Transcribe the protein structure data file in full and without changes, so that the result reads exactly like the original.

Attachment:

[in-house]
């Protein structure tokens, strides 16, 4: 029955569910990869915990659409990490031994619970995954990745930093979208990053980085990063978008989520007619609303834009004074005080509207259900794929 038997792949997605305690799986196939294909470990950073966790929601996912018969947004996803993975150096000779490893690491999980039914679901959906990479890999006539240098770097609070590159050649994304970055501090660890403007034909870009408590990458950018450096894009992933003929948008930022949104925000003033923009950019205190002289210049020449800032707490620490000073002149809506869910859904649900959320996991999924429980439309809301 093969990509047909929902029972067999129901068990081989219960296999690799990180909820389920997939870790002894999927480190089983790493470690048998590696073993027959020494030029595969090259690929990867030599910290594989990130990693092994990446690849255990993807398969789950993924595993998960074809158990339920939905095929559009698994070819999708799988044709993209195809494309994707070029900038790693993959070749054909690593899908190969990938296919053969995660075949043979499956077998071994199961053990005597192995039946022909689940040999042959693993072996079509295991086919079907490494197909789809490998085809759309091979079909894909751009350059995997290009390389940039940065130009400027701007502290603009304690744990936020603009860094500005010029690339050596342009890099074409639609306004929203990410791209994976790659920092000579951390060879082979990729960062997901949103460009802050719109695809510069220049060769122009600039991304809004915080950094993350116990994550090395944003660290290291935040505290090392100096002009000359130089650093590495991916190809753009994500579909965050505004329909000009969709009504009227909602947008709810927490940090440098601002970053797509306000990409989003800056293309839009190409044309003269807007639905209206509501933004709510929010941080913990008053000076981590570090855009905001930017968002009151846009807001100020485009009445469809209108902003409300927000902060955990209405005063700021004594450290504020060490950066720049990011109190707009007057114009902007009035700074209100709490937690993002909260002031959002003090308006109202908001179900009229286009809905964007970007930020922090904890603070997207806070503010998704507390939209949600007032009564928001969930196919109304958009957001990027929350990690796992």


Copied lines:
[in-house]
């Protein structure tokens, strides 16, 4: 029955569910990869915990659409990490031994619970995954990745930093979208990053980085990063978008989520007619609303834009004074005080509207259900794929 038997792949997605305690799986196939294909470990950073966790929601996912018969947004996803993975150096000779490893690491999980039914679901959906990479890999006539240098770097609070590159050649994304970055501090660890403007034909870009408590990458950018450096894009992933003929948008930022949104925000003033923009950019205190002289210049020449800032707490620490000073002149809506869910859904649900959320996991999924429980439309809301 093969990509047909929902029972067999129901068990081989219960296999690799990180909820389920997939870790002894999927480190089983790493470690048998590696073993027959020494030029595969090259690929990867030599910290594989990130990693092994990446690849255990993807398969789950993924595993998960074809158990339920939905095929559009698994070819999708799988044709993209195809494309994707070029900038790693993959070749054909690593899908190969990938296919053969995660075949043979499956077998071994199961053990005597192995039946022909689940040999042959693993072996079509295991086919079907490494197909789809490998085809759309091979079909894909751009350059995997290009390389940039940065130009400027701007502290603009304690744990936020603009860094500005010029690339050596342009890099074409639609306004929203990410791209994976790659920092000579951390060879082979990729960062997901949103460009802050719109695809510069220049060769122009600039991304809004915080950094993350116990994550090395944003660290290291935040505290090392100096002009000359130089650093590495991916190809753009994500579909965050505004329909000009969709009504009227909602947008709810927490940090440098601002970053797509306000990409989003800056293309839009190409044309003269807007639905209206509501933004709510929010941080913990008053000076981590570090855009905001930017968002009151846009807001100020485009009445469809209108902003409300927000902060955990209405005063700021004594450290504020060490950066720049990011109190707009007057114009902007009035700074209100709490937690993002909260002031959002003090308006109202908001179900009229286009809905964007970007930020922090904890603070997207806070503010998704507390939209949600007032009564928001969930196919109304958009957001990027929350990690796992």